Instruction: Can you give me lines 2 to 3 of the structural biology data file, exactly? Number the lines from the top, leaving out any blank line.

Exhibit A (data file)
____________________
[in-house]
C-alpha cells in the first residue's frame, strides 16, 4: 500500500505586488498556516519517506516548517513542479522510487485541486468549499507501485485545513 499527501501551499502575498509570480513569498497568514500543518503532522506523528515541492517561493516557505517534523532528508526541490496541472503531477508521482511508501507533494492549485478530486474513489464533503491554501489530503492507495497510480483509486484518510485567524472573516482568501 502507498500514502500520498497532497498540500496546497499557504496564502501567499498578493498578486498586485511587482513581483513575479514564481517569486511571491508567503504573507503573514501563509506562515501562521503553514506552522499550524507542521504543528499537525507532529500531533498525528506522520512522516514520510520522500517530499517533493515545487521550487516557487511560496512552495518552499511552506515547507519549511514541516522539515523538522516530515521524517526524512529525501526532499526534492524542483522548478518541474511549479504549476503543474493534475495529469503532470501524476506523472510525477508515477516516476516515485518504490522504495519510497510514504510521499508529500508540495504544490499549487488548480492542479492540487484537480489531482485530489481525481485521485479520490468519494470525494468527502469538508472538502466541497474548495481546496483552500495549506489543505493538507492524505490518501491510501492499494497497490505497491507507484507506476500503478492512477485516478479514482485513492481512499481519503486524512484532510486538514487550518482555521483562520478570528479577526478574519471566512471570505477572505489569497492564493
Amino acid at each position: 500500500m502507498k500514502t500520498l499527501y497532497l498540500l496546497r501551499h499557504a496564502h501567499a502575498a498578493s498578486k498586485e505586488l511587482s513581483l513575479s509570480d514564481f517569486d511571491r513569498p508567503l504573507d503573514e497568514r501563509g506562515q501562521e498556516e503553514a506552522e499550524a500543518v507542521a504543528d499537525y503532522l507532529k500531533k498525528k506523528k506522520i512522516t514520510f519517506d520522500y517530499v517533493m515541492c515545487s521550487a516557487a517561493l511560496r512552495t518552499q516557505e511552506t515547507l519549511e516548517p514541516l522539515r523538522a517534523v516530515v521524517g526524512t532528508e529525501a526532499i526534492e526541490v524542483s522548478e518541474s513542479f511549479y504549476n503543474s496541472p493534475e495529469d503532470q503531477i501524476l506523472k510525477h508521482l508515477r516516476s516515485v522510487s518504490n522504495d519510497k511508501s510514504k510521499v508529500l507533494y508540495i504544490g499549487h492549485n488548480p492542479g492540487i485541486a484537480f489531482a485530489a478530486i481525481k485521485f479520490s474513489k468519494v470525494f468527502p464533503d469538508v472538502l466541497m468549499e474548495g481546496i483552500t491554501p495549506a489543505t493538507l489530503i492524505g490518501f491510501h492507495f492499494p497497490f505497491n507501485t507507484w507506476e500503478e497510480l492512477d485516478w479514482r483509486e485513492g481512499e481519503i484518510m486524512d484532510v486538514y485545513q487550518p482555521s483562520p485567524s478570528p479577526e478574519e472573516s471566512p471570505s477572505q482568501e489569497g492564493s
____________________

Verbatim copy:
C-alpha cells in the first residue's frame, strides 16, 4: 500500500505586488498556516519517506516548517513542479522510487485541486468549499507501485485545513 499527501501551499502575498509570480513569498497568514500543518503532522506523528515541492517561493516557505517534523532528508526541490496541472503531477508521482511508501507533494492549485478530486474513489464533503491554501489530503492507495497510480483509486484518510485567524472573516482568501 502507498500514502500520498497532497498540500496546497499557504496564502501567499498578493498578486498586485511587482513581483513575479514564481517569486511571491508567503504573507503573514501563509506562515501562521503553514506552522499550524507542521504543528499537525507532529500531533498525528506522520512522516514520510520522500517530499517533493515545487521550487516557487511560496512552495518552499511552506515547507519549511514541516522539515523538522516530515521524517526524512529525501526532499526534492524542483522548478518541474511549479504549476503543474493534475495529469503532470501524476506523472510525477508515477516516476516515485518504490522504495519510497510514504510521499508529500508540495504544490499549487488548480492542479492540487484537480489531482485530489481525481485521485479520490468519494470525494468527502469538508472538502466541497474548495481546496483552500495549506489543505493538507492524505490518501491510501492499494497497490505497491507507484507506476500503478492512477485516478479514482485513492481512499481519503486524512484532510486538514487550518482555521483562520478570528479577526478574519471566512471570505477572505489569497492564493
Amino acid at each position: 500500500m502507498k500514502t500520498l499527501y497532497l498540500l496546497r501551499h499557504a496564502h501567499a502575498a498578493s498578486k498586485e505586488l511587482s513581483l513575479s509570480d514564481f517569486d511571491r513569498p508567503l504573507d503573514e497568514r501563509g506562515q501562521e498556516e503553514a506552522e499550524a500543518v507542521a504543528d499537525y503532522l507532529k500531533k498525528k506523528k506522520i512522516t514520510f519517506d520522500y517530499v517533493m515541492c515545487s521550487a516557487a517561493l511560496r512552495t518552499q516557505e511552506t515547507l519549511e516548517p514541516l522539515r523538522a517534523v516530515v521524517g526524512t532528508e529525501a526532499i526534492e526541490v524542483s522548478e518541474s513542479f511549479y504549476n503543474s496541472p493534475e495529469d503532470q503531477i501524476l506523472k510525477h508521482l508515477r516516476s516515485v522510487s518504490n522504495d519510497k511508501s510514504k510521499v508529500l507533494y508540495i504544490g499549487h492549485n488548480p492542479g492540487i485541486a484537480f489531482a485530489a478530486i481525481k485521485f479520490s474513489k468519494v470525494f468527502p464533503d469538508v472538502l466541497m468549499e474548495g481546496i483552500t491554501p495549506a489543505t493538507l489530503i492524505g490518501f491510501h492507495f492499494p497497490f505497491n507501485t507507484w507506476e500503478e497510480l492512477d485516478w479514482r483509486e485513492g481512499e481519503i484518510m486524512d484532510v486538514y485545513q487550518p482555521s483562520p485567524s478570528p479577526e478574519e472573516s471566512p471570505s477572505q482568501e489569497g492564493s